Trump legal professionals are once more pushing for a particular grasp within the FBI’s Mar-a-Lago raid

Attorneys for former President Donald Trump on Wednesday again urged a federal judge to appoint a “special master” to review documents seized by the FBI at Trump’s Florida home.

The tightly focused filing in US District Court in West Palm Beach came a day after the Justice Department argued that appointing a special master could harm the government’s national security interests.

The Justice Department filing also said that “efforts were likely made to obstruct the government’s investigation” regarding the records that were sent out after the end of his presidency at Trump’s Mar-a-Lago residence.

And the DOJ announced that the FBI had seized more than 100 classified documents from the Palm Beach resort during its search of the property earlier this month. The agency also shared a redacted FBI photo of documents with classification marks recovered from a container at Trump’s “45 Office.”

Trump’s legal team, in its Wednesday night response, accused the DOJ of “converting the scope of responding to a request for a special master into an all-encompassing challenge to any judicial review, present or future, of any aspect of his unprecedented conduct in this investigation.”

The government’s “extraordinary document” suggests “that the DOJ, and only the DOJ, should be charged with the responsibility of evaluating its unwarranted pursuit of criminalizing the possession of a former president’s personal and presidential records in a secure environment,” Trump’s attorneys wrote .

They also accused the DOJ of making several “misleading or incomplete statements.”[s] the alleged ‘fact'”, but offered few details.

Judge Aileen Cannon, appointed by Trump, has scheduled a hearing at a West Palm Beach courthouse for Thursday at 1 p.m. ET.

Trump had sued to prevent the Justice Department from further examining materials stolen in the Mar-a-Lago raid until a special foreman is able to analyze them. This step is typically taken when there is a possibility that evidence should be withheld from prosecutors due to various legal privileges.

The DOJ told the judge Monday that its review of the seized materials was complete and that a law enforcement team had identified a “limited number” of materials that may be protected by attorney-client privilege. This privilege often relates to jurisprudence that protects the confidentiality of communications between an attorney and his client.

Trump’s lawyers responded Wednesday that the so-called Privilege Review Team was “utterly inadequate” in identifying all potentially privileged documents and separating them from the rest of the seized materials.

Trump and his office have publicly claimed that he declassified all documents seized by the FBI. But Trump’s legal team did not make that explicit argument in the civil suit before Cannon.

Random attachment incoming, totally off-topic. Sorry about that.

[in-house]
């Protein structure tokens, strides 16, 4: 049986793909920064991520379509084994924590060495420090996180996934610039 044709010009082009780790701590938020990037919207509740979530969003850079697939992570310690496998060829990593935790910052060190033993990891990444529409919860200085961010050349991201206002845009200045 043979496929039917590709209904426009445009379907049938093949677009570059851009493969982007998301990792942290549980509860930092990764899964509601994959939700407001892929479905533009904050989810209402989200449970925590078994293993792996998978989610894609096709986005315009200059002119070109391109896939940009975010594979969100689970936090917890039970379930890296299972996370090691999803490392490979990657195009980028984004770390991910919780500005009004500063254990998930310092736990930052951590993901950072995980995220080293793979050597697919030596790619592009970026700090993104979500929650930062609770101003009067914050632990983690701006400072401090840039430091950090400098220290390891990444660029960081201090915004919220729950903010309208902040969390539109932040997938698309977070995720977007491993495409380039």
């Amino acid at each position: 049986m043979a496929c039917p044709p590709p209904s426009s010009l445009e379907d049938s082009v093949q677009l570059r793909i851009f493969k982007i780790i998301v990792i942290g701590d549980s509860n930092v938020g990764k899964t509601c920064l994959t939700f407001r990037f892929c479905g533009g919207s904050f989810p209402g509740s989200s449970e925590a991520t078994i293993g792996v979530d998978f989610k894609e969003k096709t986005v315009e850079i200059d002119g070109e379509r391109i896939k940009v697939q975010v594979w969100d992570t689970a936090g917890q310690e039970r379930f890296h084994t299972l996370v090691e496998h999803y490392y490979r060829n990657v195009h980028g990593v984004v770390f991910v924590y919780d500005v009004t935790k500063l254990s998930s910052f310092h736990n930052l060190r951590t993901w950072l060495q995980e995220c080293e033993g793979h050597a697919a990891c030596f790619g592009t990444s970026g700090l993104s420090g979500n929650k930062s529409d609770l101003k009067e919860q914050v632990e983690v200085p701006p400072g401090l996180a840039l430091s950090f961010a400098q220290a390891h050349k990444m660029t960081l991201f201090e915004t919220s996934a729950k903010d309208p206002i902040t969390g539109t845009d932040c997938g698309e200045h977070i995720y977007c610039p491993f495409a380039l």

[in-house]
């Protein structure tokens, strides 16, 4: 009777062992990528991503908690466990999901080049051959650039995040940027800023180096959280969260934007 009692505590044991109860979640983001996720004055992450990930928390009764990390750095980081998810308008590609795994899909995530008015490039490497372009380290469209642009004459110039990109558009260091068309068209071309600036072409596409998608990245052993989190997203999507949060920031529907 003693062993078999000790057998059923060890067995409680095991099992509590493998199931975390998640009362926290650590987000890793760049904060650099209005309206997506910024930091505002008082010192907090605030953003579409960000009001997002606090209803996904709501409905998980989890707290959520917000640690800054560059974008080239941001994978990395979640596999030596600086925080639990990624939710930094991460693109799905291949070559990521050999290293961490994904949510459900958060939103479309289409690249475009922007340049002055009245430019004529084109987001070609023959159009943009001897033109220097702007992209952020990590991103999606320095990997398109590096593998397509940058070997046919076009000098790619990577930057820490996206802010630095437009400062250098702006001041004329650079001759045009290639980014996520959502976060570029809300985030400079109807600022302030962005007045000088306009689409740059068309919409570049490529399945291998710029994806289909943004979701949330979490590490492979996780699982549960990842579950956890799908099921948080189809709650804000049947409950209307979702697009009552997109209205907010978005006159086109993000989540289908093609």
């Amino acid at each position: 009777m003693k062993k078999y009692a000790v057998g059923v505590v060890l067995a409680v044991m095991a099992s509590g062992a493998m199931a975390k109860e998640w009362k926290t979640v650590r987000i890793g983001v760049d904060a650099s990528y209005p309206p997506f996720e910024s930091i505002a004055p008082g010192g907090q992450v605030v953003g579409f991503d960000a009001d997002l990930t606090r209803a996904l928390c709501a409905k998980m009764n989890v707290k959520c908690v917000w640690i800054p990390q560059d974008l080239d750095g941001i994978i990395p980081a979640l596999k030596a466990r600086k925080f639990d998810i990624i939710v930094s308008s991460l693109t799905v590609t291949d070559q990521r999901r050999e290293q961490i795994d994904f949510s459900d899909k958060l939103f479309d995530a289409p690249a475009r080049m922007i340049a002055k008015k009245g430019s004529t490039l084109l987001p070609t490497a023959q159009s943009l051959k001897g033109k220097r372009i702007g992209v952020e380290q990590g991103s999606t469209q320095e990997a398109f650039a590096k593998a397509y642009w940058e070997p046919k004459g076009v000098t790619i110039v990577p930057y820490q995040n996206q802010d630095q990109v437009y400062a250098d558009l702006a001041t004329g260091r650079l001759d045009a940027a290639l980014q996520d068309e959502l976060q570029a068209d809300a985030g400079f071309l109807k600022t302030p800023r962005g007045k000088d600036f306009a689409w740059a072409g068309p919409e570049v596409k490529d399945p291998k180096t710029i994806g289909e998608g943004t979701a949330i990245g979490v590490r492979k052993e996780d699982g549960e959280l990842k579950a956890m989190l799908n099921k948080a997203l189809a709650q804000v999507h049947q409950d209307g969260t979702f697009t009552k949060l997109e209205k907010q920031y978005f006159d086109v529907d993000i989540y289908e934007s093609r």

The DOJ said in Tuesday’s late night filing that when 15 boxes from Mar-a-Lago were picked up by the National Archives in January, Trump “never asserted executive privilege over any of the documents and claimed that any of the documents in the boxes contain classification marks have been released.”

The administration also said no claims of declassification were made when FBI agents went to Mar-a-Lago on June 3, pursuant to a grand jury subpoena, to collect additional records in Trump’s possession that bore classification markings.

The DOJ said it received that subpoena in May after the FBI developed evidence that dozens of boxes of classified information — aside from the 15 boxes found in January — were still at Trump’s home.

“Upon submitting the documents, neither the attorney nor the administrator alleged that the former president had released the documents or made any claims for executive privileges. Instead, the attorney treated them in a manner that suggested the attorney believed the documents were classified: The submission included a single Redweld envelope, double-wrapped with tape, containing the documents,” the DOJ wrote.

At the same time, Trump’s records clerk had also produced an affidavit alleging that “any and all” documents were turned over in response to a grand jury subpoena, the DOJ wrote.

But the FBI “later discovered multiple sources of evidence,” indicating other classified documents remained at Mar-a-Lago, according to the DOJ’s filing.

“The government has also developed evidence that government records were likely hidden and removed from storage and that efforts were likely made to obstruct the government investigation,” the DOJ wrote.

This and other information prompted the government to request a search warrant for Mar-a-Lago, which was finally carried out on August 8.

In their Wednesday response, Trump’s attorneys wrote that the DOJ’s report of the June 3 meeting was “materially mischaracterized.”

“If the government made the same untrue statement in the affidavit in support of the search warrant, then they misled the magistrate judge,” the former president’s attorneys wrote.

Trump also accused the DOJ of being “very fraudulent” in a social media post earlier Wednesday night, sharing a photo that appears to show numerous classified papers strewn on a carpeted floor.

Trump clarified that the FBI “took them out of boxes and scattered them on the carpet so it looked like a big ‘find’ to them.”

“They dropped them, not me – very deceptive… And remember, we were unable to have ANY representative, including lawyers, present during the raid. They were told to wait outside,” Trump wrote.

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